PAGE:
8. #48
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    Trust me when I say my respect for the mountain is there... Part of my reasoning in gathering as much info as possible is due to that respect. Climbing and mountaineering require the ability to constantly evaluate then re-evaluate situations and to marry those assesments with an accurate and conservative knowledge of ones own ability. I try to always climb within the comfortable range of my ability.

    Having said that, I also know fist hand that things can go south quickly. When they do, panic is a killer, knowledge is a life saver.

    I was hoping to gather a bit of that knowledge specific to the mountain from this formum in that it obviously exists here in vast amounts.

    My planned route is up Lions head (winter) route. I plan to attemt the summit on 3/10 although a final determination will not be made until that morning. If weather/snow conditions permit, we go. If not, we don't.

    Questions -

    I see that tree line is listed on this site at about 4300'. Is that accuate. Also, on Lions head trail, what is the approximate distance from treeline to summit. (in true distance, not elevation gain)

    We will, of course, have crampons and ice axes but I do not plan on any sort of roped travel given my perceived absence of glacier conditions as well as each persons ability to self arrest. I assume that is within the normal method of travel on this mountain, is that correct?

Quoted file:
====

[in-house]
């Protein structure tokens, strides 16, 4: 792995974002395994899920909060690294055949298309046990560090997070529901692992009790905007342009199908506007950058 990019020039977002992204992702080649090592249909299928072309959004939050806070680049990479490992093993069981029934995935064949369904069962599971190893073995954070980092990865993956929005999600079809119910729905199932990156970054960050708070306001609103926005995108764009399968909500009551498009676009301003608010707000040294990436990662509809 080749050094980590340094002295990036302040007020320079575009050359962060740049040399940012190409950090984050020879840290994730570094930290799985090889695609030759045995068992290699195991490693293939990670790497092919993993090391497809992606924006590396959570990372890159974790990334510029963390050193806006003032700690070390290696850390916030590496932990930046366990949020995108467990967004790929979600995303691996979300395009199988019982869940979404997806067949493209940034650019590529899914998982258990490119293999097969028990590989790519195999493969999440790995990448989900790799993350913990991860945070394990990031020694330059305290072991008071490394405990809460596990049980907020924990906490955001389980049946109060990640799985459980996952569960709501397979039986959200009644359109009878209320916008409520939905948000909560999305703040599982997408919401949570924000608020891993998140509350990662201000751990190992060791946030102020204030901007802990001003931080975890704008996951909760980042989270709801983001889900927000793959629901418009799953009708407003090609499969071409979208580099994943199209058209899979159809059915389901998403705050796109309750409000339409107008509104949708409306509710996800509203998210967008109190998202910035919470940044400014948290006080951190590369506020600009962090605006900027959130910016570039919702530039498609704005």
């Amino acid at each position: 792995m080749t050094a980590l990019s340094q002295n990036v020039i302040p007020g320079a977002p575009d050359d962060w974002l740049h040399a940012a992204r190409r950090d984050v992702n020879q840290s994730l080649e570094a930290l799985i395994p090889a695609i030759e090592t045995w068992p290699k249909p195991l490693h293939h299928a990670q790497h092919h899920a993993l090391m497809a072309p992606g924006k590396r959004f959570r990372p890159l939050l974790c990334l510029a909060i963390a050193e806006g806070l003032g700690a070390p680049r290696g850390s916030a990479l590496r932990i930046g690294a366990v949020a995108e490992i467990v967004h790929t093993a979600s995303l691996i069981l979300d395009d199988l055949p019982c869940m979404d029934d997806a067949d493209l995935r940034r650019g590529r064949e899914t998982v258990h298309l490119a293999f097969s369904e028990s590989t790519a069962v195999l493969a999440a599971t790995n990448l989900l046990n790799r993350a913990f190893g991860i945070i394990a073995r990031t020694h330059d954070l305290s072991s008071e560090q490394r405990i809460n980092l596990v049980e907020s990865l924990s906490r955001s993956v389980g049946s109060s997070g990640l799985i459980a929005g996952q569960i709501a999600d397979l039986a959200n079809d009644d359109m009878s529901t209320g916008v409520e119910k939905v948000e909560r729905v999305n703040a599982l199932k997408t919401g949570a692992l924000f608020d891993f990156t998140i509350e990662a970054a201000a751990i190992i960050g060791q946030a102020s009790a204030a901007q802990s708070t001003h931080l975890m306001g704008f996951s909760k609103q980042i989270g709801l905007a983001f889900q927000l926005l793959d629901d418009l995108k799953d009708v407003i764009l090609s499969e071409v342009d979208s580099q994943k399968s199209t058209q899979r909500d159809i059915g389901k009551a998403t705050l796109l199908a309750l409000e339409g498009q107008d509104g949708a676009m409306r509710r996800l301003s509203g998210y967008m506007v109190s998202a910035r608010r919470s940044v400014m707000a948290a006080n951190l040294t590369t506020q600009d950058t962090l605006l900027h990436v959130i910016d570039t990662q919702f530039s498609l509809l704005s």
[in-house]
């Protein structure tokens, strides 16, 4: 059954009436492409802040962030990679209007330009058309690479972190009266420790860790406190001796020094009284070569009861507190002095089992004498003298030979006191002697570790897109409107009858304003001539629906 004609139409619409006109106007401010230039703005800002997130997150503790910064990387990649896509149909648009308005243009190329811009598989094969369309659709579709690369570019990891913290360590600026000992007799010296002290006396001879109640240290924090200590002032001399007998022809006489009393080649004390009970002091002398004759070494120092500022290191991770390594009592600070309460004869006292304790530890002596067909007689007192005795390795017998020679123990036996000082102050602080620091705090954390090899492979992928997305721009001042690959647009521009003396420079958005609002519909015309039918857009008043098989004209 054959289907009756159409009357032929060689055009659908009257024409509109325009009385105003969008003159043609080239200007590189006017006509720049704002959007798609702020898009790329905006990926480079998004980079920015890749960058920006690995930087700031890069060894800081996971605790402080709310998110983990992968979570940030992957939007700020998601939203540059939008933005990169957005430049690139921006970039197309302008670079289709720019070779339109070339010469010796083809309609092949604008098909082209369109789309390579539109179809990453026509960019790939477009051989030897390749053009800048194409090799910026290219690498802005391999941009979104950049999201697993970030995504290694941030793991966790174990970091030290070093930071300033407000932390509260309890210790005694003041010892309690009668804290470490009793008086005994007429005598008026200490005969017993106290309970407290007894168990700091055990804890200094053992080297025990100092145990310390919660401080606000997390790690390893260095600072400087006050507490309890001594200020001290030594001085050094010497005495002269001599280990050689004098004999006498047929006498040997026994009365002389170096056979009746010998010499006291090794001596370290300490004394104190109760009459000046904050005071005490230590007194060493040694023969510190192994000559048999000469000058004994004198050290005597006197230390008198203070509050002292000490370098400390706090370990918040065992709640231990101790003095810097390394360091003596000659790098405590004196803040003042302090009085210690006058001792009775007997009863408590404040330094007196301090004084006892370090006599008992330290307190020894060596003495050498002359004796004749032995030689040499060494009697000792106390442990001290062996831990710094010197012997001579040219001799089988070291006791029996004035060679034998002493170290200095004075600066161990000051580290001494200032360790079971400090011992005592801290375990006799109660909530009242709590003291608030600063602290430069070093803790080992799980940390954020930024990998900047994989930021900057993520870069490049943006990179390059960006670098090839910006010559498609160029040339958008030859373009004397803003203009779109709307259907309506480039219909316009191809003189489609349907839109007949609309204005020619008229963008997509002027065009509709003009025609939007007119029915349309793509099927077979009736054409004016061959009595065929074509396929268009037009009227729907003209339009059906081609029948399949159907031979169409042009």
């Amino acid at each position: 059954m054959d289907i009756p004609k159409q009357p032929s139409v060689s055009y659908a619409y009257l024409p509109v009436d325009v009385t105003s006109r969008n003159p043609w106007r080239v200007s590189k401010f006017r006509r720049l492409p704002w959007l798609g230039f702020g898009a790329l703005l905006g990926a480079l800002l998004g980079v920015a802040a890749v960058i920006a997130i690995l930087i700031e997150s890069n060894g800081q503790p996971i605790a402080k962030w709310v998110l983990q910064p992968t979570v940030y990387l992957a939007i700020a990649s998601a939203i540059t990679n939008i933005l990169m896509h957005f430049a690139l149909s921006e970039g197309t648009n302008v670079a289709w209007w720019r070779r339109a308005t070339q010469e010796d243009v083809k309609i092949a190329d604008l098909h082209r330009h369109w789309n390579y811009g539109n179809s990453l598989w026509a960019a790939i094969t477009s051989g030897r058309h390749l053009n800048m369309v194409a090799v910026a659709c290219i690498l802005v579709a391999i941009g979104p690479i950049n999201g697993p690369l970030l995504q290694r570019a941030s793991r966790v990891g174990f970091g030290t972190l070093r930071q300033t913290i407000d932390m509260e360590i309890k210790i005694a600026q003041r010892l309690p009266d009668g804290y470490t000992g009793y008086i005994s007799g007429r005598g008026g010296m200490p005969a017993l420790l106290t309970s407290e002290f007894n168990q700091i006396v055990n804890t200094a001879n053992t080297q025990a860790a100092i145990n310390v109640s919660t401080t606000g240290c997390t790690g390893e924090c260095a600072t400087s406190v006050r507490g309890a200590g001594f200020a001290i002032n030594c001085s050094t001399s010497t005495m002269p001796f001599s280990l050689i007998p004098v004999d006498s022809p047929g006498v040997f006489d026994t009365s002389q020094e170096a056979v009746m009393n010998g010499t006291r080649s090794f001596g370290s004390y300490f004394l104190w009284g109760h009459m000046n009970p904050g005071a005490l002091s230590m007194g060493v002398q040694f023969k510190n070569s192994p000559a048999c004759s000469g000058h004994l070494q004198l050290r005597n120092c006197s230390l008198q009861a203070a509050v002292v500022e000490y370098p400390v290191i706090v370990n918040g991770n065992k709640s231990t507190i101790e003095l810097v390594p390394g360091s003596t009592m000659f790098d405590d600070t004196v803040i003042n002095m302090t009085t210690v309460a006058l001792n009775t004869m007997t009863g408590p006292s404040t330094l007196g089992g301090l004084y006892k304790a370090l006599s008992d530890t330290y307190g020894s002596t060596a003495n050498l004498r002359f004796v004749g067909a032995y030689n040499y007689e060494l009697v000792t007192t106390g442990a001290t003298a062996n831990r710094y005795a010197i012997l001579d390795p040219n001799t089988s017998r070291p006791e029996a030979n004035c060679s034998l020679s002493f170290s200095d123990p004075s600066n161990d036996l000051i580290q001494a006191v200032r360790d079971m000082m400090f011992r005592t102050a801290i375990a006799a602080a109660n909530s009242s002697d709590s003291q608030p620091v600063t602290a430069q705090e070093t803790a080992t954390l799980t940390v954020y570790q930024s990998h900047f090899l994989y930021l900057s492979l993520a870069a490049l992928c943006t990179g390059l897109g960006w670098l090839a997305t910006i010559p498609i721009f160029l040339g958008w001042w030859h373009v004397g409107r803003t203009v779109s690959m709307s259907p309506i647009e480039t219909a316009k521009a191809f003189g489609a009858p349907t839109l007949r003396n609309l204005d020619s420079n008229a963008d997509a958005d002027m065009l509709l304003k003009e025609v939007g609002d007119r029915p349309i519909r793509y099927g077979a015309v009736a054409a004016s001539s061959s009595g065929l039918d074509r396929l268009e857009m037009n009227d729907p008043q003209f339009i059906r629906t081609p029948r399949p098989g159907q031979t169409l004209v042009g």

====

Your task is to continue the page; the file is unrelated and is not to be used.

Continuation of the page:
Should weather/visibilty turn bad while we are on the summit, would the prefered route of decent be lions head (the same way we came up) or is there a better route based on poor visibilty conditions?

    We will have GPS. Any known problems with GPS functioning in this area?

    Any other insights would be appreciated.

  9. #49
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    Default Lion's Head

    You will break out of the trees 2 or 3/10ths of a mile before reaching the summit of Lion's Head. From the summit of Lion's Head it is 8 or 9/10ths of a mile before reaching the Tuckerman Ravine Trail. You may still pass through some low trees depending on the depth of the snowpack. From there it is 4/10ths to the summit and you will encounter the steepest section of the entire climb. The distances can be easily determined from the Widerness Map Company's map of Mount Washingtom available from wilderness maps.com. I would definitely get a copy of the AMC's White Mountain Guide and read the route description. The guide will also provide maps. There is also a large section on Mount Washington in general which has valuable information. Also there are sections on winter travel in the Whites.

    You are correct that you should not need ropes but it wouldn't hurt to have one.